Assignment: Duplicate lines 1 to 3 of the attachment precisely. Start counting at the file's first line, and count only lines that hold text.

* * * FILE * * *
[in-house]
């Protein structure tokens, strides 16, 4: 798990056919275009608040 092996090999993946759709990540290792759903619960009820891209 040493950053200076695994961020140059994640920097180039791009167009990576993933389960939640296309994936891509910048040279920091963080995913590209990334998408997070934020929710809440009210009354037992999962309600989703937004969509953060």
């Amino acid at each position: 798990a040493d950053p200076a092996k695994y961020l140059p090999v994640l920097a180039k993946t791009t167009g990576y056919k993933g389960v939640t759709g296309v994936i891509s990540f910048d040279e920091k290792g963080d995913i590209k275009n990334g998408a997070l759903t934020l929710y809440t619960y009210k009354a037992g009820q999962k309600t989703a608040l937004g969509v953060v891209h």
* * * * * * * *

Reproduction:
[in-house]
């Protein structure tokens, strides 16, 4: 798990056919275009608040 092996090999993946759709990540290792759903619960009820891209 040493950053200076695994961020140059994640920097180039791009167009990576993933389960939640296309994936891509910048040279920091963080995913590209990334998408997070934020929710809440009210009354037992999962309600989703937004969509953060």
């Amino acid at each position: 798990a040493d950053p200076a092996k695994y961020l140059p090999v994640l920097a180039k993946t791009t167009g990576y056919k993933g389960v939640t759709g296309v994936i891509s990540f910048d040279e920091k290792g963080d995913i590209k275009n990334g998408a997070l759903t934020l929710y809440t619960y009210k009354a037992g009820q999962k309600t989703a608040l937004g969509v953060v891209h």